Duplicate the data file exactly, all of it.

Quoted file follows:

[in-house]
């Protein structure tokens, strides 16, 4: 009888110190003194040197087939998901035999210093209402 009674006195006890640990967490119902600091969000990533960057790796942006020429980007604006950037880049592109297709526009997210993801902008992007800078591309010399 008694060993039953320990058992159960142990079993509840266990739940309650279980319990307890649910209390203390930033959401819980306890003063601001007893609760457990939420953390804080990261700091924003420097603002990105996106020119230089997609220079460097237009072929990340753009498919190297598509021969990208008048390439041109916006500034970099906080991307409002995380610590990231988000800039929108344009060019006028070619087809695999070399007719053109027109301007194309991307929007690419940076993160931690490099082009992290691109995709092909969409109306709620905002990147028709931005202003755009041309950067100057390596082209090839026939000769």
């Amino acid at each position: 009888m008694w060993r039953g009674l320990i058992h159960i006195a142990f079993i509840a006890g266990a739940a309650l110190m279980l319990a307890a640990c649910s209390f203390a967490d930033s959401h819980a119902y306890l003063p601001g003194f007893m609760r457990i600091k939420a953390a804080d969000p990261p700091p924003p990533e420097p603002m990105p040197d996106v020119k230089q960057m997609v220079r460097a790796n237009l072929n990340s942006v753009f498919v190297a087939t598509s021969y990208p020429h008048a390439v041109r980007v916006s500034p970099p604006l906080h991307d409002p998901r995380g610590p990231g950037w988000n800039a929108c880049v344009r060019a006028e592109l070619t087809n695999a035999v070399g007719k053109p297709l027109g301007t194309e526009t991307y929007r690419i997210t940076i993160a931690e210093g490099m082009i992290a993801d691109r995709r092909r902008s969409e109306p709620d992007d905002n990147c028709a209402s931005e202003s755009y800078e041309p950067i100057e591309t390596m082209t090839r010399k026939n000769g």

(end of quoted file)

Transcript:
[in-house]
């Protein structure tokens, strides 16, 4: 009888110190003194040197087939998901035999210093209402 009674006195006890640990967490119902600091969000990533960057790796942006020429980007604006950037880049592109297709526009997210993801902008992007800078591309010399 008694060993039953320990058992159960142990079993509840266990739940309650279980319990307890649910209390203390930033959401819980306890003063601001007893609760457990939420953390804080990261700091924003420097603002990105996106020119230089997609220079460097237009072929990340753009498919190297598509021969990208008048390439041109916006500034970099906080991307409002995380610590990231988000800039929108344009060019006028070619087809695999070399007719053109027109301007194309991307929007690419940076993160931690490099082009992290691109995709092909969409109306709620905002990147028709931005202003755009041309950067100057390596082209090839026939000769």
């Amino acid at each position: 009888m008694w060993r039953g009674l320990i058992h159960i006195a142990f079993i509840a006890g266990a739940a309650l110190m279980l319990a307890a640990c649910s209390f203390a967490d930033s959401h819980a119902y306890l003063p601001g003194f007893m609760r457990i600091k939420a953390a804080d969000p990261p700091p924003p990533e420097p603002m990105p040197d996106v020119k230089q960057m997609v220079r460097a790796n237009l072929n990340s942006v753009f498919v190297a087939t598509s021969y990208p020429h008048a390439v041109r980007v916006s500034p970099p604006l906080h991307d409002p998901r995380g610590p990231g950037w988000n800039a929108c880049v344009r060019a006028e592109l070619t087809n695999a035999v070399g007719k053109p297709l027109g301007t194309e526009t991307y929007r690419i997210t940076i993160a931690e210093g490099m082009i992290a993801d691109r995709r092909r902008s969409e109306p709620d992007d905002n990147c028709a209402s931005e202003s755009y800078e041309p950067i100057e591309t390596m082209t090839r010399k026939n000769g």